[0036] Hepatic locus control elements useful in the expression cassettes of the invention are capable of enhancing the expression of nucleic acid molecules in liver cells, and confer copy number dependent, position independent expression on the expression cassette. Some hepatic locus control regions useful in the expression cassettes of the invention include a matrix attachment region and/or a liver-specific enhancer element. While not wishing to be bound by theory, hepatic locus control regions useful in the expression cassettes of the invention may maintain chromatin in a transcriptionally active state which is typically indicated by the presence of DNaseI hypersensitive sites. Some hepatic locus control elements useful in the expression cassettes of the invention hybridize under stringent conditions to the complement of the hepatic locus control element consisting of the nucleic acid sequence set forth in SEQ ID NO:4. The nucleic acid sequences of exemplary hepatic locus control elements useful in the practice of the invention are set forth in SEQ ID NO:4 and SEQ ID NO:9. Other useful hepatic locus control elements are described in Simonet, W. -S., et al., J. Biol. Chem. 268(11):8221-8229 (1993), and in Allan, C. M., et al., J. Biol. Chem. 270(44):26278-26281 (1995).

[0037] Hepatic promoters useful in the expression cassettes of the invention are capable of directing expression of nucleic acid molecules in liver cells. Typically, hepatic promoters are active predominantly or exclusively in liver cells. In this context, the term “predominantly” means that at least 50% of the hepatic promoter expression, more typically at least 90% of the hepatic promoter expression (such as 100% of the hepatic promoter expression) occurs in liver cells. Some hepatic promoters useful in the expression cassettes of the invention hybridize under stringent conditions to the complement of the hepatic promoter consisting of the nucleic acid sequence set forth in SEQ ID NO:5. Some hepatic promoters useful in the expression cassettes of the invention include at least one, typically several, hepatic nuclear factor binding sites, such as the hepatic nuclear factor binding sites set forth in SEQ ID NOs: 10-16. Hepatic promoters useful in the expression cassettes of the invention can be constitutive or inducible promoters. Representative examples of hepatic promoters useful in the expression cassettes of the invention include: The albumin promoter, the HBV promoter, the α1-antitrypsin promoter (SEQ ID NO:5) and the human Factor IX promoter.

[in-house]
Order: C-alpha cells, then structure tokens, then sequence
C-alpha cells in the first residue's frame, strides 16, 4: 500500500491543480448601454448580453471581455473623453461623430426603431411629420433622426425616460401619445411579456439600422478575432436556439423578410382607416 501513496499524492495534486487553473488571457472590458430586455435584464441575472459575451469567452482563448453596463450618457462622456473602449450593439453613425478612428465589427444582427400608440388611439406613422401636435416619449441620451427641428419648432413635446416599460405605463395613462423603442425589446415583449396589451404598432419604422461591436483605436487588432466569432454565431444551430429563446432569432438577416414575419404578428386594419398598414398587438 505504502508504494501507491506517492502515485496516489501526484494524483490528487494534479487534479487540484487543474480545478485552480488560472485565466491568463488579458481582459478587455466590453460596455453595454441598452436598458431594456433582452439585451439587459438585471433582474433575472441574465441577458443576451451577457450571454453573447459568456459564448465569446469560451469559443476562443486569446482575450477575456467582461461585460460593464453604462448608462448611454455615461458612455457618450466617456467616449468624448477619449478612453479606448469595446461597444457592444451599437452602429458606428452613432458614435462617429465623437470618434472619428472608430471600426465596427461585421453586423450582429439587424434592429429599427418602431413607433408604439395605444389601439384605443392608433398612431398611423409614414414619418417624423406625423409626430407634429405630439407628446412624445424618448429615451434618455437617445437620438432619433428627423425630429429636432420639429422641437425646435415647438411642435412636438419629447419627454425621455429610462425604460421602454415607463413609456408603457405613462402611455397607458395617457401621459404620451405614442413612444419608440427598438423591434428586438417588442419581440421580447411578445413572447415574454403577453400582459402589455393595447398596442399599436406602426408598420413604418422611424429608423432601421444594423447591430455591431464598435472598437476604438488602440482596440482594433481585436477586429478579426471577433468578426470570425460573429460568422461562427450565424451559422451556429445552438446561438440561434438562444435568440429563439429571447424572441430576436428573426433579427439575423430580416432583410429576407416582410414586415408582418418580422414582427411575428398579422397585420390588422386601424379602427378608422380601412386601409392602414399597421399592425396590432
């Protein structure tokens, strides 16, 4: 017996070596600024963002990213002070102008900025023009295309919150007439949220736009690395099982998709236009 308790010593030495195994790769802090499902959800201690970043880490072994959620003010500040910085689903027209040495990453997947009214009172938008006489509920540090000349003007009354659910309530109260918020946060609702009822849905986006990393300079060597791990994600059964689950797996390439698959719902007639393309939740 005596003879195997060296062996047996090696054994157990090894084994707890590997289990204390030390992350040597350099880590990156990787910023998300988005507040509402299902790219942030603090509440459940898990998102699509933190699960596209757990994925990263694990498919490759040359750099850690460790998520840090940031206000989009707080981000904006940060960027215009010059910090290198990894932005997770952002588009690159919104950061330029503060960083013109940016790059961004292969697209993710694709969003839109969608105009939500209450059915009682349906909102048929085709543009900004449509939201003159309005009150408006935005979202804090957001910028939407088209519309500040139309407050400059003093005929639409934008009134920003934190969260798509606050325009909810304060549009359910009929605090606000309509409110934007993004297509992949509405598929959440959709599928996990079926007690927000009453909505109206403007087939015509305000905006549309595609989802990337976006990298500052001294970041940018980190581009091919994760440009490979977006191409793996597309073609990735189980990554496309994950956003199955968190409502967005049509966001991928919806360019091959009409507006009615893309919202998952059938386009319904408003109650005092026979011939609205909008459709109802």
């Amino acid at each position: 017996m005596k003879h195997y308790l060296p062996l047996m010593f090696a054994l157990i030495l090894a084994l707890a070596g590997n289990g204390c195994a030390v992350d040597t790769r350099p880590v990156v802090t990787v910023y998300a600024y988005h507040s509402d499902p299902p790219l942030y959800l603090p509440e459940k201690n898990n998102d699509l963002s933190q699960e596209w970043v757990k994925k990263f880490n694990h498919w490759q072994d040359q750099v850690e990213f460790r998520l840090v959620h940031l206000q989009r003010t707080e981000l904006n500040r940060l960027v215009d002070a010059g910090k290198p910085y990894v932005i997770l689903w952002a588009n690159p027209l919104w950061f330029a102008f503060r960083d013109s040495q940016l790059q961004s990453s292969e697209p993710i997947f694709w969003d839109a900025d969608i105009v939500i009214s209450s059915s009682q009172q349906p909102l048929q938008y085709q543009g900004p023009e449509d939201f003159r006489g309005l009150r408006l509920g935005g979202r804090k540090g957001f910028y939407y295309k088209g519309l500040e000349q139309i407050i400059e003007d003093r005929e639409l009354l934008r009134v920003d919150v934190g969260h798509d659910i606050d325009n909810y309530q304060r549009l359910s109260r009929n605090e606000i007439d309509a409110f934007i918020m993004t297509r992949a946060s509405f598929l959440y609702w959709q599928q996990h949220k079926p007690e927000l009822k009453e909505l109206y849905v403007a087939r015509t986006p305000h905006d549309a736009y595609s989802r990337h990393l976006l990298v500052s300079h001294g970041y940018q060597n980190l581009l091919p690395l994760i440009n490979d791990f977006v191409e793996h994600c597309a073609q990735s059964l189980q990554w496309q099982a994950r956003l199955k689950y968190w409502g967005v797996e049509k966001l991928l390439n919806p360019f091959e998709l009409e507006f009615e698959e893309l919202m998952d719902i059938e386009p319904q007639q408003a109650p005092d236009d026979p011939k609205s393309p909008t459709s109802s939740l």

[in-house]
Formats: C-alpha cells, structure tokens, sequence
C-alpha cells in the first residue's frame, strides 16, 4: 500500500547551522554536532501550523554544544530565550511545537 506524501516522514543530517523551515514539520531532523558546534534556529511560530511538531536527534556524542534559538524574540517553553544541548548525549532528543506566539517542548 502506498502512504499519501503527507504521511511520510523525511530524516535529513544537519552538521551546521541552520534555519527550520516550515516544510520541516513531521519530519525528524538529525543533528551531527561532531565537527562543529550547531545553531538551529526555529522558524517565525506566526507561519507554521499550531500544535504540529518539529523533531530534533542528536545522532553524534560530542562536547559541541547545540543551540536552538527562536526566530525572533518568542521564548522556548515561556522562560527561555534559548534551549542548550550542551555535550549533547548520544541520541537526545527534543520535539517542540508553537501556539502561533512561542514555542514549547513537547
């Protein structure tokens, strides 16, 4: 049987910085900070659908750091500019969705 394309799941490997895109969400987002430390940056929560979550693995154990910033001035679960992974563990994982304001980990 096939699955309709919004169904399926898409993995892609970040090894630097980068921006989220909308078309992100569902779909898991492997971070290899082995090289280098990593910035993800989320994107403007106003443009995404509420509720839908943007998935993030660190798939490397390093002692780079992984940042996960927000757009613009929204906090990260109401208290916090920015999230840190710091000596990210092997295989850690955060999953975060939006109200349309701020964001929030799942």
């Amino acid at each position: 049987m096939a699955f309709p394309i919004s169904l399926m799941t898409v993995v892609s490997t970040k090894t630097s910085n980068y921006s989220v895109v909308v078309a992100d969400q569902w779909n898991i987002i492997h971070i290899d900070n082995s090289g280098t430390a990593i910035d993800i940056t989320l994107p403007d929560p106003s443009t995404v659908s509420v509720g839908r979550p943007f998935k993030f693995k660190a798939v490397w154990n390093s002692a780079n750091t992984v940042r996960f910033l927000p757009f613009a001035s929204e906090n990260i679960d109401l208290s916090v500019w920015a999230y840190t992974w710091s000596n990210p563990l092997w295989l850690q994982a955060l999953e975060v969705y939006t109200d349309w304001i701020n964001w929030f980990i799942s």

[0038] The coding sequence included within the expression cassettes of the invention can encode any desired polypeptide, including, but not limited to, biologically active polypeptides, such as blood clotting proteins. Examples 3 and 4 herein describe the expression of the Factor IX blood clotting protein in mouse liver. The expression cassettes of the invention can be used, for example, to express proteins that are normally expressed and utilized in the liver, such as Factor IX protein, or to express proteins that are expressed in the liver and are then exported to the blood stream for transport to other portions of the body. Thus, in some embodiments, the expression cassettes of the invention can be used to express a therapeutic amount of a polypeptide to ameliorate the symptoms of a disease. Again, by way of non-limiting example, the expression cassettes of the invention can be used to express proteins synthesized by viruses that infect liver cells, thereby permitting the function of the viral protein to be determined.

[0039] Any intron can be utilized in the expression cassettes of the invention. The term “intron” encompasses any portion of a whole intron that is large enough to be recognized and spliced by the nuclear splicing apparatus. Typically, short, functional, intron sequences are preferred in order to keep the size of the expression cassette as small as possible which facilitates the construction and manipulation of the expression cassette. In some embodiments, the intron is obtained from a gene to that encodes the protein that is encoded by the coding sequence within the expression cassette. Thus, for example, in the vectors described in Examples 3 and 4, the coding sequence encodes Factor IX polypeptide, and the intron is a portion of the first intron of the Factor IX gene (SEQ ID NO:1). The intron can be located 5′ to the coding sequence, 3′ to the coding sequence, or within the coding sequence. An advantage of locating the intron 5′ to the coding sequence is to minimize the chance of the intron interfering with the function of the polyadenylation signal.

[0040] Any polyadenylation signal that directs the synthesis of a poly A tail is useful in the expression cassettes of the invention. Some polyadenylation signals useful in the expression cassettes of the invention hybridize under stringent conditions to the polyadenylation signal consisting of the nucleic acid sequence set forth in SEQ ID NO: 6.